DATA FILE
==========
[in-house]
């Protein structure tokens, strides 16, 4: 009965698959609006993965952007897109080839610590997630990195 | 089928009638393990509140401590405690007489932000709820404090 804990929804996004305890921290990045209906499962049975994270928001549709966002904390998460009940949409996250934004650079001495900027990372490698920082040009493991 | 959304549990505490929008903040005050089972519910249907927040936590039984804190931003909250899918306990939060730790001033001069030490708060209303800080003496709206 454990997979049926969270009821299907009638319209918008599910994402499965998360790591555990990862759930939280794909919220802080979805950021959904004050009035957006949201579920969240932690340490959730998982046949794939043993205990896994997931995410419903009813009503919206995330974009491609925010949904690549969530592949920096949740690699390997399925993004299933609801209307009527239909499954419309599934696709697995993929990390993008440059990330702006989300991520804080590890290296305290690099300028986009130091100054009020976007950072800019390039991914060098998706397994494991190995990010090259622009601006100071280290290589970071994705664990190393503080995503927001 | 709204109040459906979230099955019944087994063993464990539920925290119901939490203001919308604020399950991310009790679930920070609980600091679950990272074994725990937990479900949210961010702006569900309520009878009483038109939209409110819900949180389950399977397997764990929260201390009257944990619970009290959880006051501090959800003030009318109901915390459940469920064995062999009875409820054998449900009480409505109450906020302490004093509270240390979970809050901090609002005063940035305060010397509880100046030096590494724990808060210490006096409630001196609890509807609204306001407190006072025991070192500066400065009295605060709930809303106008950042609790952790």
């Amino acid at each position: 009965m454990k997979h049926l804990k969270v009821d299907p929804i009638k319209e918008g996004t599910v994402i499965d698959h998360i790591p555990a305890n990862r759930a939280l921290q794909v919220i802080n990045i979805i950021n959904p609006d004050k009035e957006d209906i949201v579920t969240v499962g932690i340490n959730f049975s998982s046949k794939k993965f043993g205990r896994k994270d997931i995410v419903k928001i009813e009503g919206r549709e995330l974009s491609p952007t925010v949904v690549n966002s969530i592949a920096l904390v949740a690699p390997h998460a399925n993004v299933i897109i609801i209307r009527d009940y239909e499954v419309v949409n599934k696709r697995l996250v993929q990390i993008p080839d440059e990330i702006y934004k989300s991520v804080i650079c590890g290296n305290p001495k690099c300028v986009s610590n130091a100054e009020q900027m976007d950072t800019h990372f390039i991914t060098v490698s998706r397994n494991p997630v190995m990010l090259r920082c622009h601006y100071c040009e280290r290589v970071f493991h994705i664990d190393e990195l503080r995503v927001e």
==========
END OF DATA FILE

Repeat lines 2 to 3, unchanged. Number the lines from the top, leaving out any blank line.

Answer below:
């Protein structure tokens, strides 16, 4: 009965698959609006993965952007897109080839610590997630990195 | 089928009638393990509140401590405690007489932000709820404090 804990929804996004305890921290990045209906499962049975994270928001549709966002904390998460009940949409996250934004650079001495900027990372490698920082040009493991 | 959304549990505490929008903040005050089972519910249907927040936590039984804190931003909250899918306990939060730790001033001069030490708060209303800080003496709206 454990997979049926969270009821299907009638319209918008599910994402499965998360790591555990990862759930939280794909919220802080979805950021959904004050009035957006949201579920969240932690340490959730998982046949794939043993205990896994997931995410419903009813009503919206995330974009491609925010949904690549969530592949920096949740690699390997399925993004299933609801209307009527239909499954419309599934696709697995993929990390993008440059990330702006989300991520804080590890290296305290690099300028986009130091100054009020976007950072800019390039991914060098998706397994494991190995990010090259622009601006100071280290290589970071994705664990190393503080995503927001 | 709204109040459906979230099955019944087994063993464990539920925290119901939490203001919308604020399950991310009790679930920070609980600091679950990272074994725990937990479900949210961010702006569900309520009878009483038109939209409110819900949180389950399977397997764990929260201390009257944990619970009290959880006051501090959800003030009318109901915390459940469920064995062999009875409820054998449900009480409505109450906020302490004093509270240390979970809050901090609002005063940035305060010397509880100046030096590494724990808060210490006096409630001196609890509807609204306001407190006072025991070192500066400065009295605060709930809303106008950042609790952790």
């Amino acid at each position: 009965m454990k997979h049926l804990k969270v009821d299907p929804i009638k319209e918008g996004t599910v994402i499965d698959h998360i790591p555990a305890n990862r759930a939280l921290q794909v919220i802080n990045i979805i950021n959904p609006d004050k009035e957006d209906i949201v579920t969240v499962g932690i340490n959730f049975s998982s046949k794939k993965f043993g205990r896994k994270d997931i995410v419903k928001i009813e009503g919206r549709e995330l974009s491609p952007t925010v949904v690549n966002s969530i592949a920096l904390v949740a690699p390997h998460a399925n993004v299933i897109i609801i209307r009527d009940y239909e499954v419309v949409n599934k696709r697995l996250v993929q990390i993008p080839d440059e990330i702006y934004k989300s991520v804080i650079c590890g290296n305290p001495k690099c300028v986009s610590n130091a100054e009020q900027m976007d950072t800019h990372f390039i991914t060098v490698s998706r397994n494991p997630v190995m990010l090259r920082c622009h601006y100071c040009e280290r290589v970071f493991h994705i664990d190393e990195l503080r995503v927001e």